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smidsy
2nd Aug 2004, 07:59 PM
Hei Guys,
Does anyone have one of these, I got one today
The one thing it doesn't have compared to the Woodfast version is nylon wheels but at $79 compared to $215 I thought that was an acceptable sacrifice.

The first task I used it for was to hold the end of a jarrah handle I made for a chisel and I noticed that even though I was working with fairly hard jarrah that the bearings did mark the timber.

Plan B is to get some nylon and make some wheels to go over the bearings, since I'm unlikely to need the full throat I figure I can lose 2 or 3 mm of capacity.

The other thing I would like to do is tap the flange underneath so I can adjust the travel one handed.

Has anyone tried either of these mods - comments suggestions.

Cheers
Smidsy

Sprog
5th Aug 2004, 01:19 PM
Hei Guys,

I noticed that even though I was working with fairly hard jarrah that the bearings did mark the timber.

Plan B is to get some nylon and make some wheels to go over the bearings,

Cheers
Smidsy

Smidsy,

Check out inline skate wheels they make good supports for steady rests and do not mark the timber.

:D

smidsy
5th Aug 2004, 01:28 PM
Hei Sprog,
I actually bought a meter of nylon bar stock yesterday to turn some wheels - if you used skate wheels you would have to turn them down substantially or you'd lose too much capacity.
Cheers
Smidsy

Sprog
5th Aug 2004, 01:57 PM
I made my own steady so the diameter of the wheels didn't matter as this was factored into the design

:D

Alastair
5th Aug 2004, 03:09 PM
When using a 'hard' steady, which can mark the wood, another tactic is to leave the spot where the steady will be running slightly over-diameter.

Once you have conpleted the turning/hollowing, you remove the steady, and using LIGHT cuts, with support from your free hand if necessary, clean up the marked area to final diameter and profile.

A thought to consider, as any non marking wheel is going to be flexible to a degree, which means that under heavy load, it will allow some deflection of the workpiece. This could possibly initiate a dig???

Alastair

Sprog
5th Aug 2004, 03:30 PM
A thought to consider, as any non marking wheel is going to be flexible to a degree, which means that under heavy load, it will allow some deflection of the workpiece. This could possibly initiate a dig???

Alastair

I think it would be prudent not to subject the work to a heavy load if the work was of a nature that required the use of a steady and to stick with light cuts.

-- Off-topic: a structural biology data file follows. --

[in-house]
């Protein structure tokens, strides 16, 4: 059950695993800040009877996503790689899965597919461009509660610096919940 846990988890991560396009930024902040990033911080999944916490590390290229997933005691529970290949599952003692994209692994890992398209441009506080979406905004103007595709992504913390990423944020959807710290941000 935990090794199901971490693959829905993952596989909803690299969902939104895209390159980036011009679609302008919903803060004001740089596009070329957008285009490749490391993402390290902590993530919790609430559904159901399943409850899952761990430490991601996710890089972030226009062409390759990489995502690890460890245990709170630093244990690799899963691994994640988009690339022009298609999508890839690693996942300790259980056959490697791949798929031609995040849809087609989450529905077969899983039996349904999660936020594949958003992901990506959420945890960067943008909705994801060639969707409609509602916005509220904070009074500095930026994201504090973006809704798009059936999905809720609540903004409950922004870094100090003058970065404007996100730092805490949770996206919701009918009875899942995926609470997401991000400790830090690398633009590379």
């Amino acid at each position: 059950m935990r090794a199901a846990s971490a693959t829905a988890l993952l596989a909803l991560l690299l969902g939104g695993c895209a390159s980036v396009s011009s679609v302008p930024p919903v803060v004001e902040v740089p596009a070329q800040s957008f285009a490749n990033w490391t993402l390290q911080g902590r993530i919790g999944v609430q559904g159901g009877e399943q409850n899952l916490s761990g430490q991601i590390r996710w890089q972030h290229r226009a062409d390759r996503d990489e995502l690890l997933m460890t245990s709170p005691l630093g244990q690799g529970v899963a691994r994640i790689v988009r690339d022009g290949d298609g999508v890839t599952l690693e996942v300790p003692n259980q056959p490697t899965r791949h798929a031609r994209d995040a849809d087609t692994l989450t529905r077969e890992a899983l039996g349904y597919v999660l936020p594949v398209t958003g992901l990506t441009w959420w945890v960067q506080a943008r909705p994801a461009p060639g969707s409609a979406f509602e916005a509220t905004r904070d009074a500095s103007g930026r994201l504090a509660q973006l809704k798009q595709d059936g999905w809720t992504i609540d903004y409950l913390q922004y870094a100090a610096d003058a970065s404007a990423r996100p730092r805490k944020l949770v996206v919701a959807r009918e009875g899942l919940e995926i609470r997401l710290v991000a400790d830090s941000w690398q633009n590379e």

rsser
5th Aug 2004, 04:10 PM
Smidsy, the specs on the unit say it fits a centre height of 150mm and 175mm - does that mean a centre range between those figures?

TIA,

rsser, aka Ern

smidsy
5th Aug 2004, 06:05 PM
Hei Em,
What they mean by height is the distance from the bed to where the centre of work will be.
The Torquata steady is designed for the MC900/1100, the MC900 has a maximum bowl diameter of about 300mm so the height from the bed to the head shaft is about 150mm - that is the measurement they mean by height.
In terms of work size, the specs state 6mm to 80mm - this is the size of the work that will fit inside the arms of the steady.

As for wheels guys, I found a place called Dotmar Plastics (they have branches all over Oz) and I got some nylon bar stock from there. They have all different hardnesses, I explained what I wanted it for and I got some 6SA spec which they say is hard enough to minimize flex but softer than metal.

Cheers
Smidsy

rsser
5th Aug 2004, 06:07 PM
Thanks; good one

Babytoolman
6th Aug 2004, 10:43 AM
Does anyone have a picture of this? I did an intenet search and it didn't come up with anything.

roger

smidsy
6th Aug 2004, 12:08 PM
Try
http://www.timbecon.com.au/productsdetail.asp?sectid=12550&parentid=12479&prodid=28884

If that doesn't work, go to timbecon.com.au then look in woodturning - lathe accessories.

Cheers
Smidsy

Sprog
6th Aug 2004, 12:21 PM
Does anyone have a picture of this? I did an intenet search and it didn't come up with anything.

roger


Have a look at a home made steady.

Lathe Steady (http://www.jeanmichel.org/steady.htm)

I made mine for a lot less than $20 from a similar design.

smidsy
6th Aug 2004, 01:00 PM
Hei Sprog,
The problem I see with that design is that there is no opening so you have to take the work off to fit it.
I only put my steady on the lathe when I need it because it gets in the way of the tool rest, and with the main body being open I can leave the work in place, fit the steady and get the guides perfect before I remove the tail stock.
Cheers
Smidsy

Sprog
6th Aug 2004, 04:43 PM
Hi Smidsy,

You are absolutely correct, I thought the same when I saw that design.

The one I made is a variation with an opening at the side, just like the Torquata model.

smidsy
6th Aug 2004, 10:19 PM
Hei Sprog,
That beast looks pretty flash, what material did you use.
I notice you're in WA, do you ever get to the Liddlelow turning group?
Cheers
Smidsy

Sprog
8th Aug 2004, 01:52 AM
Hei Sprog,
That beast looks pretty flash, what material did you use.
I notice you're in WA, do you ever get to the Liddlelow turning group?
Cheers
Smidsy

Hi Smidsy,

MDF for the frame and ply for the arms and base parts.
No, never get to that group, I am in the northern suburbs.